With inflation as high as it’s been, economists are all on recession watch. Check any of your favorite economic news stations and you’ll find that that word getting some serious traction.
Historically, inflation spikes as high as our recent ones were followed by recessions shortly after.
|Peak Inflation Pre-Recession||Recession Timeline||Length||Magnitude|
|13.2%||Feb 1945 – Oct 1945||8 Months||-12.7%|
|19.7%||Nov 1948 – Oct 1949||11 Months||-1.7%|
|9.3%||July 1953 – May 1954||10 Months||-2.6%|
|5.8%||Dec 1969 – Nov 1970||11 Months||-0.6%|
|11.8%||Nov 1973 – Mar 1975||1 Year, 4 Months||-3.2%|
|14.8%||Jan 1980 – July 1980||6 Months||-2.2%|
|11.0%||July 1981 – Nov 1982||1 Year, 4 Months||-2.7%|
|6.3%||July 1990 – Mar 1991||8 Months||-1.4%|
|5.6%||Dec 2007 – June 2009||1 Year, 6 Months||-5.1%|
Making matters worse, the yield-curve continues to flatten. For a quick econ lesson on how this pairs with inflation, check out this article.
To be fair, there are various indicators of a recession, such as job sentiment, unemployment, wage growth, sales, commodity pricing, credit spreads, money supply, yield curve…the list goes on. The fed’s comments include that they feel many of these indicators are strong but are still forced to make a move to curb inflation. Will they be able to do so without creating negative ripple effects in our economy?
The problem is that even if we don’t enter an official recessionary environment, that doesn’t mean the markets won’t behave as such. Markets tend to price in anticipation of events. If the consensus is that we’re headed in the wrong direction, your portfolios may take a beating.
But recessionary environments are a normal part of the economic cycle, and present great opportunities for federal employees as they adjust their plan.
The challenge is that investors tend to view every current crisis as a calamity, while viewing every past crisis as an obvious opportunity.
Your wealth aside, the ultimate risk is your inability to do the things you want when you want. This shows up in many practical ways, like when you want to stop working, move to be closer to your children or grandkids, getting a second home, take care of a health challenge, etc.
Whether we enter a recessionary period or markets simply remain unstable, we’ll address the top items we’re discussing with our clients to successfully navigate the volatile economy in 2022. Years like this one truly separate the disciplined investors from those who “wing it”.
Address Sequence-of-Returns Risk
Defined simply, this is when an investor experiences poor market performance late in their careers or close to their retirement dates. When federal employees come to us for help, this is one of the biggest risks we find families failing to address when managing their wealth. If the markets aren’t favorable nearing your retirement date, you risk running out of money much sooner than you may have anticipated.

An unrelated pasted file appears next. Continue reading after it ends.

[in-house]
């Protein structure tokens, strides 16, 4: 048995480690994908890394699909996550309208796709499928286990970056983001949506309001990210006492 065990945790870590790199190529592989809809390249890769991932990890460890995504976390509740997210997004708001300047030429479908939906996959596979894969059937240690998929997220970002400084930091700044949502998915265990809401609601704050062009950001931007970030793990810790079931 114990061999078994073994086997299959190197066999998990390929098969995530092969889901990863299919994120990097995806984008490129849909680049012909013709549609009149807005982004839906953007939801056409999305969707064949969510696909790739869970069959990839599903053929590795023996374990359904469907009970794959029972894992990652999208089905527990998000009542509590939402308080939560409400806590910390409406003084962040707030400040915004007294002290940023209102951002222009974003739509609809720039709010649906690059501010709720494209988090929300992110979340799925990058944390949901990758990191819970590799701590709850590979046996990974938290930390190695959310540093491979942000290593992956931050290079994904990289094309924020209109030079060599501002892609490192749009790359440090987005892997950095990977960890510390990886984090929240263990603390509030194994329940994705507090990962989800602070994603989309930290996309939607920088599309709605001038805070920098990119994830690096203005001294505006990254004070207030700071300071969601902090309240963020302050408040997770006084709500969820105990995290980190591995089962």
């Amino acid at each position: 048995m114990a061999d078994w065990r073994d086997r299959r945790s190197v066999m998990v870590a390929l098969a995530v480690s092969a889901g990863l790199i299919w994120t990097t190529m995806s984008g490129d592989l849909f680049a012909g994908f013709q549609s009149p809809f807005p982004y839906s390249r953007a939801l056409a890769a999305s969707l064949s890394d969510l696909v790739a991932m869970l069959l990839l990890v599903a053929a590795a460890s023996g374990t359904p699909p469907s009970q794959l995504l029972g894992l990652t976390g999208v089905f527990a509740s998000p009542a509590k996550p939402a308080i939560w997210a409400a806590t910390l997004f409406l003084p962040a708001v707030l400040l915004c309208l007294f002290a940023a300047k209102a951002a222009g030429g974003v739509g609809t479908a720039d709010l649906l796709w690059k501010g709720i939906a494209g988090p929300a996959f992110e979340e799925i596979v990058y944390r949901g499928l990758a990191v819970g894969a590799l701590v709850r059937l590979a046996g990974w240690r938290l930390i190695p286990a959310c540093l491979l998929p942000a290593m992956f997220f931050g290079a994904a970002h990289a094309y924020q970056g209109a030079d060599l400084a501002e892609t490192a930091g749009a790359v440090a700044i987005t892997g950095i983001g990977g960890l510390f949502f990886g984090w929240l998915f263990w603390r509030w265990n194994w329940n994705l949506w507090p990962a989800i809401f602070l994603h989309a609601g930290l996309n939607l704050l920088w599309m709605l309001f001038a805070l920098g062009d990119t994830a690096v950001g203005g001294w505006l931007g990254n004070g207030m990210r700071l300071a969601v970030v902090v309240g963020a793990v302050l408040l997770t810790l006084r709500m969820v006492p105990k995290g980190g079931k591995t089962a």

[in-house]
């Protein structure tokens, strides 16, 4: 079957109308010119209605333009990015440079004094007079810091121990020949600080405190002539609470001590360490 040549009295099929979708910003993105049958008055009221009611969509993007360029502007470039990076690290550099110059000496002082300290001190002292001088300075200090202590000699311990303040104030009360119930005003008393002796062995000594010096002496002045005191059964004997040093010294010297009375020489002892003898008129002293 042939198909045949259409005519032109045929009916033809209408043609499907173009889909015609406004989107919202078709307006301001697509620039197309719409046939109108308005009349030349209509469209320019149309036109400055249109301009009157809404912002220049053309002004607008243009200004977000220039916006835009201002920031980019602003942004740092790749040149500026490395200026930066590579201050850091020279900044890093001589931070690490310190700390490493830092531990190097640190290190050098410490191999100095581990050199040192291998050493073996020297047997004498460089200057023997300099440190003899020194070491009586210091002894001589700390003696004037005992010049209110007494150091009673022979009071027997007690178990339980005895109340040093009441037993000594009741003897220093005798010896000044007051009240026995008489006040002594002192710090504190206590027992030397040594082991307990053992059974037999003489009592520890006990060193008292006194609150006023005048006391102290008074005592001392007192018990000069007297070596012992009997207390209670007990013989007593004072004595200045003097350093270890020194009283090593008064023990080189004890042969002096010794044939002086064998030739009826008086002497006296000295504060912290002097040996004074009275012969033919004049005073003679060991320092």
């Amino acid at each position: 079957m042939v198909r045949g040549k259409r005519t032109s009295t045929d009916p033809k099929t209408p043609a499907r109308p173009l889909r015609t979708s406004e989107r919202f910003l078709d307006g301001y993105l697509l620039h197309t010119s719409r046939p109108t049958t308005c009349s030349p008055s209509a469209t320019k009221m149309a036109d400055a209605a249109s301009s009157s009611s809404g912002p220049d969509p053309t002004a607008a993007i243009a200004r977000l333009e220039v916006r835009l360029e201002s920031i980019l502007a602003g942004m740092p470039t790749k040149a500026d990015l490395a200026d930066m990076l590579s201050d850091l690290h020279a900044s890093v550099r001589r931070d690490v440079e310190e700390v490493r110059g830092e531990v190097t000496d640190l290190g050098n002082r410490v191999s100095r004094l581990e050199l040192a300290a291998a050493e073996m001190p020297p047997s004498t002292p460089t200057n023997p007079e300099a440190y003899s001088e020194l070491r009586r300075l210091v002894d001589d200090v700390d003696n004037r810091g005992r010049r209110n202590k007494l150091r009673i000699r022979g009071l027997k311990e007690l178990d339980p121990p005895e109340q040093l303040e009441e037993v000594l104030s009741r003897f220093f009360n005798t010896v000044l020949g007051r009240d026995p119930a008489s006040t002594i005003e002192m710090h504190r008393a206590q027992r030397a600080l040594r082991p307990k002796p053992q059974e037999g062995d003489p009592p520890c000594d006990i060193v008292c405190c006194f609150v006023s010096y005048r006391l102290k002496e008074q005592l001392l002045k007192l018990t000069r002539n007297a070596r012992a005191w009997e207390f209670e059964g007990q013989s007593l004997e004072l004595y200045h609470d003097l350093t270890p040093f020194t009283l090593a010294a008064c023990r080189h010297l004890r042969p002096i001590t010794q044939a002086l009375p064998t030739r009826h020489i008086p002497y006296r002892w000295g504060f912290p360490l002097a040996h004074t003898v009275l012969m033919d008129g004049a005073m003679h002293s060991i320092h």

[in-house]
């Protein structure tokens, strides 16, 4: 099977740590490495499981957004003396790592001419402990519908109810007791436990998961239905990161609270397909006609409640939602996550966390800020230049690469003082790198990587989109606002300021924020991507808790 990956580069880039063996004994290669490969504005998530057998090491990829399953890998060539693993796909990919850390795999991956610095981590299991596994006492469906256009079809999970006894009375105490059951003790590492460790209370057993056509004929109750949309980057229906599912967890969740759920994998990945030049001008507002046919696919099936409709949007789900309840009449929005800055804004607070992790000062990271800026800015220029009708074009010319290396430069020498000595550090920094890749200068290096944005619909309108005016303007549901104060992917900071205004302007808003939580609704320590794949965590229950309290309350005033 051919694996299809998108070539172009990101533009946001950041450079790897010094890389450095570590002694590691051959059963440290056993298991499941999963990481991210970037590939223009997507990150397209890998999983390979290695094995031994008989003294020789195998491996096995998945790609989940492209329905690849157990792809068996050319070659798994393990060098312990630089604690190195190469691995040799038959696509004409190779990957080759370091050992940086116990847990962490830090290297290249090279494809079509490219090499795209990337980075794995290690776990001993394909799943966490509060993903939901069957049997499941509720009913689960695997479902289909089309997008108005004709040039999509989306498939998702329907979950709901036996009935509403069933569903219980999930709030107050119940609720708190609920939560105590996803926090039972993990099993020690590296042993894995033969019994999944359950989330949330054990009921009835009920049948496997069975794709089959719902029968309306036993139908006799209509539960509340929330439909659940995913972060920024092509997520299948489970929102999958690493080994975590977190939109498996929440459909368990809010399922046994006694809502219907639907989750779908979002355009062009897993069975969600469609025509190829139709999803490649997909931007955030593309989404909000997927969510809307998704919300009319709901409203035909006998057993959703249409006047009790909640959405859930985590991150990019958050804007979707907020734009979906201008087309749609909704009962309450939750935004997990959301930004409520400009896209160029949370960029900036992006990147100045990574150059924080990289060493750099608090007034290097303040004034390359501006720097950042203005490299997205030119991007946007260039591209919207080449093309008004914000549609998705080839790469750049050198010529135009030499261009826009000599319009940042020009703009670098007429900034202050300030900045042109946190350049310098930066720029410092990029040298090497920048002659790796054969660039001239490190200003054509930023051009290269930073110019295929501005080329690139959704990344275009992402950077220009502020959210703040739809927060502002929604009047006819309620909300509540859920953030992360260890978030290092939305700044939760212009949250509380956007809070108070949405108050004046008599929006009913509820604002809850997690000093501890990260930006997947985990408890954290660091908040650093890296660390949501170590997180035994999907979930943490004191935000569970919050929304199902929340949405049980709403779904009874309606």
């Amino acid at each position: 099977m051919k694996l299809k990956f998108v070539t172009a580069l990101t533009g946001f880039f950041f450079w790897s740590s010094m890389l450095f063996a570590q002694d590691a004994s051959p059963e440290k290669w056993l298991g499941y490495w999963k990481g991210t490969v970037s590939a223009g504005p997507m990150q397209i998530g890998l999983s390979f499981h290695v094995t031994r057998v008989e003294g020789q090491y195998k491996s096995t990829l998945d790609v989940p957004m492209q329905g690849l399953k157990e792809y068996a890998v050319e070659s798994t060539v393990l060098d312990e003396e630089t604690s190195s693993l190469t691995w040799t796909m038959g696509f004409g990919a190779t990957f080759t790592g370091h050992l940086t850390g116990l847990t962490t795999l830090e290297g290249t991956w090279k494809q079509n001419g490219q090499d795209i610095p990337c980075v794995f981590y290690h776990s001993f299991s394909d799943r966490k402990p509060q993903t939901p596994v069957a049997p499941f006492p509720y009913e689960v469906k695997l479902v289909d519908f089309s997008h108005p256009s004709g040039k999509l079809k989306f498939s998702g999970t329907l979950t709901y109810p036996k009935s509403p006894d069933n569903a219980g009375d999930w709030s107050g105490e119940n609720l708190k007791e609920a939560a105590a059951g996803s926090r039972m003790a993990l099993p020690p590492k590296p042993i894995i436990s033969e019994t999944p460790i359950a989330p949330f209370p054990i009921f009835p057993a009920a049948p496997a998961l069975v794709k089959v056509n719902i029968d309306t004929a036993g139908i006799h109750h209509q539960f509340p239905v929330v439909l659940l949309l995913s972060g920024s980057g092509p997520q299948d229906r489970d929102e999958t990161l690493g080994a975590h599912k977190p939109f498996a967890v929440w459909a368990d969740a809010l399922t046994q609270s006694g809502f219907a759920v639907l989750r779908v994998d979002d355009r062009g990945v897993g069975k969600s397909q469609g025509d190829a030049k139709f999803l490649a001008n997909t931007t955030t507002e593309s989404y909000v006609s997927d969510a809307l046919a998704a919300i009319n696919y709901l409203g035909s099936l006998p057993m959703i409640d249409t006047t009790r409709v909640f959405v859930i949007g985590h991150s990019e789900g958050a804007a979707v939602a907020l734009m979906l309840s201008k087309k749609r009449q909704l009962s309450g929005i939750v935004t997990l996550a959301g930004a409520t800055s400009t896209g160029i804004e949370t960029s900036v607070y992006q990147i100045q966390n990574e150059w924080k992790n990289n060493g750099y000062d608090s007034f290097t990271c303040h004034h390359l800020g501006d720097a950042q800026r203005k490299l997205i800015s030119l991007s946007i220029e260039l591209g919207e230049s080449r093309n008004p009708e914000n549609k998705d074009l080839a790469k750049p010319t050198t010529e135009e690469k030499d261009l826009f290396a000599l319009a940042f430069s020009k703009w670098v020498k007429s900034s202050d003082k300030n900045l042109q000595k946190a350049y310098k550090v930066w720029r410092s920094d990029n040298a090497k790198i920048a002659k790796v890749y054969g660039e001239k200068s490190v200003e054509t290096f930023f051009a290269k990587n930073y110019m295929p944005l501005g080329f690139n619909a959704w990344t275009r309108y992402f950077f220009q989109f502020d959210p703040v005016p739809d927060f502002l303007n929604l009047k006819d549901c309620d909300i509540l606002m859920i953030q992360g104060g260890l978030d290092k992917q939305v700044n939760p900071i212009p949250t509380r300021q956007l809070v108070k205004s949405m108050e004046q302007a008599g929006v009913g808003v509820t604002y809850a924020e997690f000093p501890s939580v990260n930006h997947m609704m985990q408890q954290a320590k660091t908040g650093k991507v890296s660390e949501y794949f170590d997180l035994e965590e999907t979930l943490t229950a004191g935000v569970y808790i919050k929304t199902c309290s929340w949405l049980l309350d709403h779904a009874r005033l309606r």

You need to understand what different market returns will do to a portfolio that is supplementing your lifestyle.
Let’s use this graph below as an example. We’re assuming a starting $500K investment account, whether that’s your TSP or another vehicle with your assets, and in this model, we project a $25K annual drawdown to help meet living expenses.
The annual returns are exactly the same for both portfolios A and B, except for the years in which the returns occur. In portfolio A, we model the first few years of retirement with unfavorable markets, and in portfolio B the “bad” years occur later. Understand that this starting withdrawal rate is likely too high, but this serves merely as an example to illustrate Sequence-of-returns risk.
Notice the difference in account value at the end. A federal employee with portfolio A may consider reducing their withdrawal rates to help curb the draw-down, which is a fine strategy to help against this type of problem. If this was discretionary spending, then it is more easily mitigated by ensuring your portfolio is invested properly. It simply becomes a question of needs versus wants. But what if you have a financial need and are forced to make the withdrawals?
One way that wealthy families address this risk is through SBLOC, or Securities-Backed Lines of Credit. Before we go any further, let me make clear that this is not a recommendation for you to acquire one, rather understand all your options. Simplistically, you may be able to “borrow” against your taxable investments for cashflow needs in times of decreasing markets.
Why would an investor do this?
You’ve heard of “buy low and sell high”—if you need cash when the markets (and your investments) have fallen, you may be forced to sell low. SBLOCs may allow you to borrow just enough to cover your need without having to sell the “down” investment. If it’s a good investment, it’s likely to recover, potentially keeping you from “realizing” that permanent loss.